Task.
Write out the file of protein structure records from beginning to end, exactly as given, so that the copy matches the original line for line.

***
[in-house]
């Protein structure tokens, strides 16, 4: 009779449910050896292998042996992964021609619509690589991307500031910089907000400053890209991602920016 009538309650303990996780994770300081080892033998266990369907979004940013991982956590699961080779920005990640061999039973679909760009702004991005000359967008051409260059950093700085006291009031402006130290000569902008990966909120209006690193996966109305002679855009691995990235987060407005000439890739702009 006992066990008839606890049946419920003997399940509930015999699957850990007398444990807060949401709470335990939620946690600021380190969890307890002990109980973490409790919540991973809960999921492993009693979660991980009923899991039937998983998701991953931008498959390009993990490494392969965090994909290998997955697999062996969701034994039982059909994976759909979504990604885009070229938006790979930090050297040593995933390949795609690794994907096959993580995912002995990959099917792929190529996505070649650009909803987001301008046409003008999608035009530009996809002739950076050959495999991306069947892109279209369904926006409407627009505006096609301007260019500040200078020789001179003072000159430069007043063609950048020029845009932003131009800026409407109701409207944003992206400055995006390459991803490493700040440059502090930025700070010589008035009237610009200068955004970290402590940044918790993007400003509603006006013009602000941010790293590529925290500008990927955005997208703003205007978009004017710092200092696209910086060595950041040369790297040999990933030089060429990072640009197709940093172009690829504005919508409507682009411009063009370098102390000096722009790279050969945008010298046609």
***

[in-house]
């Protein structure tokens, strides 16, 4: 009779449910050896292998042996992964021609619509690589991307500031910089907000400053890209991602920016 009538309650303990996780994770300081080892033998266990369907979004940013991982956590699961080779920005990640061999039973679909760009702004991005000359967008051409260059950093700085006291009031402006130290000569902008990966909120209006690193996966109305002679855009691995990235987060407005000439890739702009 006992066990008839606890049946419920003997399940509930015999699957850990007398444990807060949401709470335990939620946690600021380190969890307890002990109980973490409790919540991973809960999921492993009693979660991980009923899991039937998983998701991953931008498959390009993990490494392969965090994909290998997955697999062996969701034994039982059909994976759909979504990604885009070229938006790979930090050297040593995933390949795609690794994907096959993580995912002995990959099917792929190529996505070649650009909803987001301008046409003008999608035009530009996809002739950076050959495999991306069947892109279209369904926006409407627009505006096609301007260019500040200078020789001179003072000159430069007043063609950048020029845009932003131009800026409407109701409207944003992206400055995006390459991803490493700040440059502090930025700070010589008035009237610009200068955004970290402590940044918790993007400003509603006006013009602000941010790293590529925290500008990927955005997208703003205007978009004017710092200092696209910086060595950041040369790297040999990933030089060429990072640009197709940093172009690829504005919508409507682009411009063009370098102390000096722009790279050969945008010298046609």